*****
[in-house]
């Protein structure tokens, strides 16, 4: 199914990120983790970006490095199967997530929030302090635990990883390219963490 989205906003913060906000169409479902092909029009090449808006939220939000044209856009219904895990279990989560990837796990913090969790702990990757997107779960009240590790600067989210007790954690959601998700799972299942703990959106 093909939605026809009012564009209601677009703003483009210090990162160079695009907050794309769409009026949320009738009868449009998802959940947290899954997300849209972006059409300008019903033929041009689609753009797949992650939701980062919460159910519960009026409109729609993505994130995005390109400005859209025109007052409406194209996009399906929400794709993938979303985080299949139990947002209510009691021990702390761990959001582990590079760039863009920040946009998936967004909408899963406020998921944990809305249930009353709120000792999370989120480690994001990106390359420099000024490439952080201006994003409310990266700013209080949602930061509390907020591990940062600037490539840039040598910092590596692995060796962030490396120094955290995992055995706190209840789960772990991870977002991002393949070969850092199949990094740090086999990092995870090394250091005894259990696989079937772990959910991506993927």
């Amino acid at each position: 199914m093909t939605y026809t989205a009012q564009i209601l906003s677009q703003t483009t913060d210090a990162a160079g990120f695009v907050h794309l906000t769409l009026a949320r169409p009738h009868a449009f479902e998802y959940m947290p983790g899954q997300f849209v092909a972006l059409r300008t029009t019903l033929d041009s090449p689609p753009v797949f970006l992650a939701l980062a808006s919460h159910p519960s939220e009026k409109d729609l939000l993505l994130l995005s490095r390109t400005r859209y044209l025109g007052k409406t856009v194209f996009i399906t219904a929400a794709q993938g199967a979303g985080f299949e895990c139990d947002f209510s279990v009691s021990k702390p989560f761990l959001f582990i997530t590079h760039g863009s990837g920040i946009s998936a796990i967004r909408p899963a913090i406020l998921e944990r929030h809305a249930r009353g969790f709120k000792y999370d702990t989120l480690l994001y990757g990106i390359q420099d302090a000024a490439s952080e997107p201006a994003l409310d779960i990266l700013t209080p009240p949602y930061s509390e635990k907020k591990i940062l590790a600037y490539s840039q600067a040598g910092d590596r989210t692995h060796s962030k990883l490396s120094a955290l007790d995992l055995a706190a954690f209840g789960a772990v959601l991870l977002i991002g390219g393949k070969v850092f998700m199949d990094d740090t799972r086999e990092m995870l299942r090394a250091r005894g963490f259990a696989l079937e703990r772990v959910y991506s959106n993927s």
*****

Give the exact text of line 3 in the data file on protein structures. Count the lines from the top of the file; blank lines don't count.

């Amino acid at each position: 199914m093909t939605y026809t989205a009012q564009i209601l906003s677009q703003t483009t913060d210090a990162a160079g990120f695009v907050h794309l906000t769409l009026a949320r169409p009738h009868a449009f479902e998802y959940m947290p983790g899954q997300f849209v092909a972006l059409r300008t029009t019903l033929d041009s090449p689609p753009v797949f970006l992650a939701l980062a808006s919460h159910p519960s939220e009026k409109d729609l939000l993505l994130l995005s490095r390109t400005r859209y044209l025109g007052k409406t856009v194209f996009i399906t219904a929400a794709q993938g199967a979303g985080f299949e895990c139990d947002f209510s279990v009691s021990k702390p989560f761990l959001f582990i997530t590079h760039g863009s990837g920040i946009s998936a796990i967004r909408p899963a913090i406020l998921e944990r929030h809305a249930r009353g969790f709120k000792y999370d702990t989120l480690l994001y990757g990106i390359q420099d302090a000024a490439s952080e997107p201006a994003l409310d779960i990266l700013t209080p009240p949602y930061s509390e635990k907020k591990i940062l590790a600037y490539s840039q600067a040598g910092d590596r989210t692995h060796s962030k990883l490396s120094a955290l007790d995992l055995a706190a954690f209840g789960a772990v959601l991870l977002i991002g390219g393949k070969v850092f998700m199949d990094d740090t799972r086999e990092m995870l299942r090394a250091r005894g963490f259990a696989l079937e703990r772990v959910y991506s959106n993927s």